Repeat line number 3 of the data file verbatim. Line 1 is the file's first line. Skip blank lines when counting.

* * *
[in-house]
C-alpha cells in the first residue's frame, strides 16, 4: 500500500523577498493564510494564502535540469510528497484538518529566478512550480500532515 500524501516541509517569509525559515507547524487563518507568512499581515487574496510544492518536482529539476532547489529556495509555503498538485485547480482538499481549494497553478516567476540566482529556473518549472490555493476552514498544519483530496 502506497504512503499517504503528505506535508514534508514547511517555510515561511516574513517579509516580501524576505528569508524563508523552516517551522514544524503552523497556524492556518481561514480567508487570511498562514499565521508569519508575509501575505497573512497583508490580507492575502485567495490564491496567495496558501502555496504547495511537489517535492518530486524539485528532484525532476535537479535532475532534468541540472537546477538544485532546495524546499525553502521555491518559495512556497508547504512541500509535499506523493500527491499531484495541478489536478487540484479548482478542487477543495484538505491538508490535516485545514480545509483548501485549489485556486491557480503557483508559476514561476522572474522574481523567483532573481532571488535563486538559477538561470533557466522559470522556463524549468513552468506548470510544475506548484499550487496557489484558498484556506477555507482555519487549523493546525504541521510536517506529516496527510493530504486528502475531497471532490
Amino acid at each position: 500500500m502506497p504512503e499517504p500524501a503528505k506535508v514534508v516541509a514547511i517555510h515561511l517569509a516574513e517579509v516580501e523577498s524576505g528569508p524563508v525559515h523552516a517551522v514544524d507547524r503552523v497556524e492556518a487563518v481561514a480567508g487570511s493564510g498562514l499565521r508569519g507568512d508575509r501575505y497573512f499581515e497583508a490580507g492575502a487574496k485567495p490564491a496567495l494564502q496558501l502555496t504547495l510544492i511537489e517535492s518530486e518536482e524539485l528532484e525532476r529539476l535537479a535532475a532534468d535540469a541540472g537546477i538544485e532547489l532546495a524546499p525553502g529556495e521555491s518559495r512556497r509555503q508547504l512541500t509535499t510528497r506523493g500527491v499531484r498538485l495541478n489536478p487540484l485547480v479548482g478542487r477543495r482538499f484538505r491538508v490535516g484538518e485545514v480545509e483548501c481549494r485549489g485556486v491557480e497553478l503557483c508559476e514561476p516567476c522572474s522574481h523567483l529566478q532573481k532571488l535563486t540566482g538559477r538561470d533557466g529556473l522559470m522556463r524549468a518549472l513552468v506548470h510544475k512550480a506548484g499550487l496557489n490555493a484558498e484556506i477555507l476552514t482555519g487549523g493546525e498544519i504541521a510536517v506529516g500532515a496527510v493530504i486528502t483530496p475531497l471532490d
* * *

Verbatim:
Amino acid at each position: 500500500m502506497p504512503e499517504p500524501a503528505k506535508v514534508v516541509a514547511i517555510h515561511l517569509a516574513e517579509v516580501e523577498s524576505g528569508p524563508v525559515h523552516a517551522v514544524d507547524r503552523v497556524e492556518a487563518v481561514a480567508g487570511s493564510g498562514l499565521r508569519g507568512d508575509r501575505y497573512f499581515e497583508a490580507g492575502a487574496k485567495p490564491a496567495l494564502q496558501l502555496t504547495l510544492i511537489e517535492s518530486e518536482e524539485l528532484e525532476r529539476l535537479a535532475a532534468d535540469a541540472g537546477i538544485e532547489l532546495a524546499p525553502g529556495e521555491s518559495r512556497r509555503q508547504l512541500t509535499t510528497r506523493g500527491v499531484r498538485l495541478n489536478p487540484l485547480v479548482g478542487r477543495r482538499f484538505r491538508v490535516g484538518e485545514v480545509e483548501c481549494r485549489g485556486v491557480e497553478l503557483c508559476e514561476p516567476c522572474s522574481h523567483l529566478q532573481k532571488l535563486t540566482g538559477r538561470d533557466g529556473l522559470m522556463r524549468a518549472l513552468v506548470h510544475k512550480a506548484g499550487l496557489n490555493a484558498e484556506i477555507l476552514t482555519g487549523g493546525e498544519i504541521a510536517v506529516g500532515a496527510v493530504i486528502t483530496p475531497l471532490d